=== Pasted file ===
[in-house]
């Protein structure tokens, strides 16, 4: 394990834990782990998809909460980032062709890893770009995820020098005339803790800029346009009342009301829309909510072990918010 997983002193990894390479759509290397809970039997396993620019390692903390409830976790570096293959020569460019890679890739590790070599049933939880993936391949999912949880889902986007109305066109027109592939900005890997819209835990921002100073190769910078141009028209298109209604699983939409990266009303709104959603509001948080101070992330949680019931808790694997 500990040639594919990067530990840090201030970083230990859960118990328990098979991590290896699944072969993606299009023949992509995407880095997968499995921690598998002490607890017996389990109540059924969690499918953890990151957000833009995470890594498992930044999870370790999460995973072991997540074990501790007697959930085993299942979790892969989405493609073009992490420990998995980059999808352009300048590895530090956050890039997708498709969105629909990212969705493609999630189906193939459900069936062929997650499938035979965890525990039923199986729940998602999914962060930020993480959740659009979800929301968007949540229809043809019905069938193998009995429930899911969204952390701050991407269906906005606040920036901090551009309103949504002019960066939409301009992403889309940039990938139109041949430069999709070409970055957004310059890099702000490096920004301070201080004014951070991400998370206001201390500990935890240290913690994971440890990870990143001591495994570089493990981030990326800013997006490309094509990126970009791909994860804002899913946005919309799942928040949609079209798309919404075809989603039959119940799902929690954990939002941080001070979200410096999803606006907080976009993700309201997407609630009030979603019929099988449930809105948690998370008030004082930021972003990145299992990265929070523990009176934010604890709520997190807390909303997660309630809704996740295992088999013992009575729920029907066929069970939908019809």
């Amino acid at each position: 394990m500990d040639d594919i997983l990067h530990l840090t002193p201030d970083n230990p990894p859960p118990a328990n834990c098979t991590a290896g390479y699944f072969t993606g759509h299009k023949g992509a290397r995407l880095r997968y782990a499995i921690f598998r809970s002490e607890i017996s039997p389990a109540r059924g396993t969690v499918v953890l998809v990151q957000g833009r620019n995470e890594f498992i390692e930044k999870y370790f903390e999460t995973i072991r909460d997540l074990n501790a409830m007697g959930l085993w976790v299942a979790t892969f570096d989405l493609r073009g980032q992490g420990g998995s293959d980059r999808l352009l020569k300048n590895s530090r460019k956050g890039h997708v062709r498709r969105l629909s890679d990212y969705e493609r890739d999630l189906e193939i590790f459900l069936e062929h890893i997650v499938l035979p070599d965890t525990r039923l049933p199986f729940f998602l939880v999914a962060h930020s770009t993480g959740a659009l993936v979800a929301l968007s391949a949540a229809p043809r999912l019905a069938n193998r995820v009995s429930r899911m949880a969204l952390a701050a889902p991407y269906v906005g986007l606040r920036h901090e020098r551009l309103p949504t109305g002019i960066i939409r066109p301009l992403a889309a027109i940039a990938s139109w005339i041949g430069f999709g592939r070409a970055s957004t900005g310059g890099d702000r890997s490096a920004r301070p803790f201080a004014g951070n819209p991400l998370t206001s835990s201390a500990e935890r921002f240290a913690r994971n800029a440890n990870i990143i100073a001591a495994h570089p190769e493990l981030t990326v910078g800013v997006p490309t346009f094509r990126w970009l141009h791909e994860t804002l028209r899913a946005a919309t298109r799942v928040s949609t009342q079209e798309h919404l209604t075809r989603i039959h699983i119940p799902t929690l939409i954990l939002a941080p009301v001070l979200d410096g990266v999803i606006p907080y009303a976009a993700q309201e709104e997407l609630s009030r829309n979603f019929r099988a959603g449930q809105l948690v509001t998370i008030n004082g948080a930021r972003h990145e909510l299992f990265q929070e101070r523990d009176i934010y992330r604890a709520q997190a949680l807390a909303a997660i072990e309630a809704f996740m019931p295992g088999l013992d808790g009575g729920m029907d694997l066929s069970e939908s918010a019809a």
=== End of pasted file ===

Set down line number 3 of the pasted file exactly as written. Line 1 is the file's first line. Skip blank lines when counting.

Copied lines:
């Amino acid at each position: 394990m500990d040639d594919i997983l990067h530990l840090t002193p201030d970083n230990p990894p859960p118990a328990n834990c098979t991590a290896g390479y699944f072969t993606g759509h299009k023949g992509a290397r995407l880095r997968y782990a499995i921690f598998r809970s002490e607890i017996s039997p389990a109540r059924g396993t969690v499918v953890l998809v990151q957000g833009r620019n995470e890594f498992i390692e930044k999870y370790f903390e999460t995973i072991r909460d997540l074990n501790a409830m007697g959930l085993w976790v299942a979790t892969f570096d989405l493609r073009g980032q992490g420990g998995s293959d980059r999808l352009l020569k300048n590895s530090r460019k956050g890039h997708v062709r498709r969105l629909s890679d990212y969705e493609r890739d999630l189906e193939i590790f459900l069936e062929h890893i997650v499938l035979p070599d965890t525990r039923l049933p199986f729940f998602l939880v999914a962060h930020s770009t993480g959740a659009l993936v979800a929301l968007s391949a949540a229809p043809r999912l019905a069938n193998r995820v009995s429930r899911m949880a969204l952390a701050a889902p991407y269906v906005g986007l606040r920036h901090e020098r551009l309103p949504t109305g002019i960066i939409r066109p301009l992403a889309a027109i940039a990938s139109w005339i041949g430069f999709g592939r070409a970055s957004t900005g310059g890099d702000r890997s490096a920004r301070p803790f201080a004014g951070n819209p991400l998370t206001s835990s201390a500990e935890r921002f240290a913690r994971n800029a440890n990870i990143i100073a001591a495994h570089p190769e493990l981030t990326v910078g800013v997006p490309t346009f094509r990126w970009l141009h791909e994860t804002l028209r899913a946005a919309t298109r799942v928040s949609t009342q079209e798309h919404l209604t075809r989603i039959h699983i119940p799902t929690l939409i954990l939002a941080p009301v001070l979200d410096g990266v999803i606006p907080y009303a976009a993700q309201e709104e997407l609630s009030r829309n979603f019929r099988a959603g449930q809105l948690v509001t998370i008030n004082g948080a930021r972003h990145e909510l299992f990265q929070e101070r523990d009176i934010y992330r604890a709520q997190a949680l807390a909303a997660i072990e309630a809704f996740m019931p295992g088999l013992d808790g009575g729920m029907d694997l066929s069970e939908s918010a019809a």